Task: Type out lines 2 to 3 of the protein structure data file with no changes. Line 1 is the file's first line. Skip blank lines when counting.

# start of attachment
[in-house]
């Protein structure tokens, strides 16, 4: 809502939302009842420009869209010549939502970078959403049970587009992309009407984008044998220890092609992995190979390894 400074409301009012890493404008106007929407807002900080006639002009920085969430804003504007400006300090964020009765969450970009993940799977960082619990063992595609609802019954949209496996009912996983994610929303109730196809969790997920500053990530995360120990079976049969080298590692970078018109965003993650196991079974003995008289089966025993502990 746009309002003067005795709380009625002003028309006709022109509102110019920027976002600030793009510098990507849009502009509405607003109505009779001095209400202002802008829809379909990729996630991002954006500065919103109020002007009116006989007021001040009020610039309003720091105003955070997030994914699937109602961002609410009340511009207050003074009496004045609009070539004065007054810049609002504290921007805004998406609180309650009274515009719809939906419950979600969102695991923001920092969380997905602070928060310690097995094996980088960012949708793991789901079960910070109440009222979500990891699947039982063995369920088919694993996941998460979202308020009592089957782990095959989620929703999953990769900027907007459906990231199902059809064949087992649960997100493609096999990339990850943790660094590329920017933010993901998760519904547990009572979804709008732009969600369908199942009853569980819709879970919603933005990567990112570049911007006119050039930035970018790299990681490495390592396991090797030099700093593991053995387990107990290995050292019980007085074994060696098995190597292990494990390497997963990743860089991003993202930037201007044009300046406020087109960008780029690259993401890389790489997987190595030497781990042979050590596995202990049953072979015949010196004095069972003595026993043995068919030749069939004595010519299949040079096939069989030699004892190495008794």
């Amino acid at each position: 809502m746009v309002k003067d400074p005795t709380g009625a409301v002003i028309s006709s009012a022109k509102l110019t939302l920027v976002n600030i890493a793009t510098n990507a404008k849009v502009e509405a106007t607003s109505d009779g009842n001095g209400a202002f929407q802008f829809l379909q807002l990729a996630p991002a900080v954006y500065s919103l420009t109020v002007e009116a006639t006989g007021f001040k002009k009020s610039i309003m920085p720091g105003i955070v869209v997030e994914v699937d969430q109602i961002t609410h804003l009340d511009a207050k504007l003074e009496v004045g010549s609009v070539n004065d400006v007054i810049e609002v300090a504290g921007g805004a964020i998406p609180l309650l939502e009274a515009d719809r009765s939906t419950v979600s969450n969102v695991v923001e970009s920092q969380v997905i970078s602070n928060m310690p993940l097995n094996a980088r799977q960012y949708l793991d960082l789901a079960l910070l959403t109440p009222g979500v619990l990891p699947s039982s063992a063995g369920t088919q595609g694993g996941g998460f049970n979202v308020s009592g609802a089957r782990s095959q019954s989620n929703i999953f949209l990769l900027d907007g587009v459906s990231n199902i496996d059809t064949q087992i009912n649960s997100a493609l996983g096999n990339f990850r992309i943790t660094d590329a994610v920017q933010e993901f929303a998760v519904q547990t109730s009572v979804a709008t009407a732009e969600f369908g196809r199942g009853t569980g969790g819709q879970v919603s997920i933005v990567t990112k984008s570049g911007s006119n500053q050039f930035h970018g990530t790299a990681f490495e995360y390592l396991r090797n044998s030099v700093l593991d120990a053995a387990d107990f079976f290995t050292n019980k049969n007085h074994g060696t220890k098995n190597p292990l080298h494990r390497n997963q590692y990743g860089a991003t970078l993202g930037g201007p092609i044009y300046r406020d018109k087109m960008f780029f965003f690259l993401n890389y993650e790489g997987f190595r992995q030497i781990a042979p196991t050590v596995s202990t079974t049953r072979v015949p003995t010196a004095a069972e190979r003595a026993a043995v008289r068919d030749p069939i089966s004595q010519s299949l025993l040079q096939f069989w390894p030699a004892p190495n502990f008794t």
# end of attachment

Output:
């Protein structure tokens, strides 16, 4: 809502939302009842420009869209010549939502970078959403049970587009992309009407984008044998220890092609992995190979390894 400074409301009012890493404008106007929407807002900080006639002009920085969430804003504007400006300090964020009765969450970009993940799977960082619990063992595609609802019954949209496996009912996983994610929303109730196809969790997920500053990530995360120990079976049969080298590692970078018109965003993650196991079974003995008289089966025993502990 746009309002003067005795709380009625002003028309006709022109509102110019920027976002600030793009510098990507849009502009509405607003109505009779001095209400202002802008829809379909990729996630991002954006500065919103109020002007009116006989007021001040009020610039309003720091105003955070997030994914699937109602961002609410009340511009207050003074009496004045609009070539004065007054810049609002504290921007805004998406609180309650009274515009719809939906419950979600969102695991923001920092969380997905602070928060310690097995094996980088960012949708793991789901079960910070109440009222979500990891699947039982063995369920088919694993996941998460979202308020009592089957782990095959989620929703999953990769900027907007459906990231199902059809064949087992649960997100493609096999990339990850943790660094590329920017933010993901998760519904547990009572979804709008732009969600369908199942009853569980819709879970919603933005990567990112570049911007006119050039930035970018790299990681490495390592396991090797030099700093593991053995387990107990290995050292019980007085074994060696098995190597292990494990390497997963990743860089991003993202930037201007044009300046406020087109960008780029690259993401890389790489997987190595030497781990042979050590596995202990049953072979015949010196004095069972003595026993043995068919030749069939004595010519299949040079096939069989030699004892190495008794």
């Amino acid at each position: 809502m746009v309002k003067d400074p005795t709380g009625a409301v002003i028309s006709s009012a022109k509102l110019t939302l920027v976002n600030i890493a793009t510098n990507a404008k849009v502009e509405a106007t607003s109505d009779g009842n001095g209400a202002f929407q802008f829809l379909q807002l990729a996630p991002a900080v954006y500065s919103l420009t109020v002007e009116a006639t006989g007021f001040k002009k009020s610039i309003m920085p720091g105003i955070v869209v997030e994914v699937d969430q109602i961002t609410h804003l009340d511009a207050k504007l003074e009496v004045g010549s609009v070539n004065d400006v007054i810049e609002v300090a504290g921007g805004a964020i998406p609180l309650l939502e009274a515009d719809r009765s939906t419950v979600s969450n969102v695991v923001e970009s920092q969380v997905i970078s602070n928060m310690p993940l097995n094996a980088r799977q960012y949708l793991d960082l789901a079960l910070l959403t109440p009222g979500v619990l990891p699947s039982s063992a063995g369920t088919q595609g694993g996941g998460f049970n979202v308020s009592g609802a089957r782990s095959q019954s989620n929703i999953f949209l990769l900027d907007g587009v459906s990231n199902i496996d059809t064949q087992i009912n649960s997100a493609l996983g096999n990339f990850r992309i943790t660094d590329a994610v920017q933010e993901f929303a998760v519904q547990t109730s009572v979804a709008t009407a732009e969600f369908g196809r199942g009853t569980g969790g819709q879970v919603s997920i933005v990567t990112k984008s570049g911007s006119n500053q050039f930035h970018g990530t790299a990681f490495e995360y390592l396991r090797n044998s030099v700093l593991d120990a053995a387990d107990f079976f290995t050292n019980k049969n007085h074994g060696t220890k098995n190597p292990l080298h494990r390497n997963q590692y990743g860089a991003t970078l993202g930037g201007p092609i044009y300046r406020d018109k087109m960008f780029f965003f690259l993401n890389y993650e790489g997987f190595r992995q030497i781990a042979p196991t050590v596995s202990t079974t049953r072979v015949p003995t010196a004095a069972e190979r003595a026993a043995v008289r068919d030749p069939i089966s004595q010519s299949l025993l040079q096939f069989w390894p030699a004892p190495n502990f008794t």